According to the January 3 Journal-World of Lawrence, Kansas, "The Kansas Supreme Court today said the $2.7 billion state school finance system is unconstitutional and gave the Legislature until April 12 to fix it." The paper also noted that a lower court "said the finance system shortchanged all students by nearly $1 billion." NewsChannel8 posted an ABC story that included this: "'It is clear increased funding will be required; however, increased funding may not in and of itself make the financing formula constitutionally suitable,' the court said in an unanimous, unsigned opinion," and added, "the state's school finance formula is based not on what it actually costs to educate students, 'but rather on political and other factors not relevant to education.'" But who gave the judiciary the right of taxation? Bob Barr, UPI columnist and former member of the U.S. House of Representative from Georgia, responds to that exact question in a column in today's Washington Times where he notes, "recent developments in America's very heartland -- in Kansas -- suggests the gathering glow of a disturbing trend in the states: taxation by judicial fiat." Barr also writes, "Perhaps the scariest part of this story, however, is that it may not be an isolated case. According to the Access Project, a liberal group in New York that supports higher education funding, 24 states . . . have pending lawsuits challenging levels of education funding." In May 2003, I referred to this Policy Analysis from the Cato Institute (Adobe Acrobat needed to read entire study) that focused on the Kansas City, Missouri school district there a federal judge ordered what amounted to a 'cost-is-no-object education plan.' Not unsurprisingly, the paper's executive summary noted, "The results were dismal." It's just my opinion, but every American taxpayer should send a copy of Barr's column to their favorite activist judge!

January 13, 2005

Another $100 Million of Your Federal Taxes Down the Rathole

According to this Los Angeles Times report, posted at Yahoo News, "A new FBI computer program designed to help agents share information to ward off terrorists attacks may have to be scrapped, the agency has concluded, forcing a further delay in a four-year, half-billion-dollar overhaul of its antiquated computer system." The LA Times says that any decision to proceed with new software would "render worthless" about $100 million of the $170 million that has been paid to the contractor. The newspaper identifies a major cause for the financial fiasco, noting, "A Government Accountability Office report last year noted that the FBI had gone through five chief information officers in the preceeding 24 months." But, hey, it's not their money! Hat tip to the Virginia News Source.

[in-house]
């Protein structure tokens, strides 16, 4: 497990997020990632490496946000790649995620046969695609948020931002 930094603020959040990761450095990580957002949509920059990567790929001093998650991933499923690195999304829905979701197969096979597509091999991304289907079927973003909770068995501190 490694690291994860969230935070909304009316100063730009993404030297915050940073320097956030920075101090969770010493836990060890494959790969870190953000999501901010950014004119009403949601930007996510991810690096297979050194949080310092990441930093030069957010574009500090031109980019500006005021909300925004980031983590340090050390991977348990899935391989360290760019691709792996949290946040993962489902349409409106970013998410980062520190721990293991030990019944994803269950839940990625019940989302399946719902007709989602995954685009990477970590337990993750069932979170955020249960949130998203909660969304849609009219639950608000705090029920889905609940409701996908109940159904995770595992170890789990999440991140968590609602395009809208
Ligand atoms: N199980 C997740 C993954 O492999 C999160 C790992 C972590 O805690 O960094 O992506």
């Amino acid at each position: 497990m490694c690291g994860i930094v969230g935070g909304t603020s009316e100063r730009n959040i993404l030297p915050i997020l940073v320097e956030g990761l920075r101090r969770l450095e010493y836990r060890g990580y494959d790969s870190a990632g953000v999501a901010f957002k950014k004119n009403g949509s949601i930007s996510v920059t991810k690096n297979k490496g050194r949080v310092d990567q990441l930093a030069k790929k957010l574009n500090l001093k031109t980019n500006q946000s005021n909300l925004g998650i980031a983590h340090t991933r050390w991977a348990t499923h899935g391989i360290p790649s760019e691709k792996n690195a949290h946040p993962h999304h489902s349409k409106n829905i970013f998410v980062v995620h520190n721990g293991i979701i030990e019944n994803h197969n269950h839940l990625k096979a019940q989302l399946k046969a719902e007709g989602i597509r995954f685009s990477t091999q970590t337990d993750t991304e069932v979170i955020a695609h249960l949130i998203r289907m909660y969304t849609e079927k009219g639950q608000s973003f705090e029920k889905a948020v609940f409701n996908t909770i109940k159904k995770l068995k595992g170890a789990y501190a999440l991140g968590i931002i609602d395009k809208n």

January 12, 2005

Another Cupcake, Please

The Washington Times began their Wednesday, January 12 report on a press conference sponsored by anti-tax activisits in Richmond with, "Anti-tax groups today will urge the General Assembly to finally eliminate the unpopular car tax this year as they give "No Car Tax" cupcakes to each legislator arriving for the session's opening day. The groups' members said they will demand that lawmakers use a projected $919 million budget surplus to eliminate the car tax or give Virginians other tax relief." Both the Times and the Richmond Times-Dispatch reported on bills their sponsors hope to get passed in the 2005 session. Senator Ken Cuccinelli (R) from Fairfax "said he will push for limits on state spending that would restrict increases to population growth and inflation" while Delegate Scott Lingamfelter (R) from Prince William "is sponsoring a bill to jump-start repeal of the local tax on personal motor vehicles" (i.e., the car tax). Not surprisingly, news about the press conference got buried deep into the Washington Post's coverage of General Assembly politics. The Virginian Pilot chose to focus on the appearance at the press conference of Grover Norquist, president of Americans for Tax Reform (ATR), and wrote, "Norquist said Republican lawmakers who supported the (2004 $1.4 billion) tax increases are 'foolish people' who were misled by (Governor Mark) Warner (D) into thinking the state faced a financial crisis." You can see an Adobe copy of ATR's "Least Wanted" poster of those Republican lawmakers who voted for the $1.4 billion tax increase.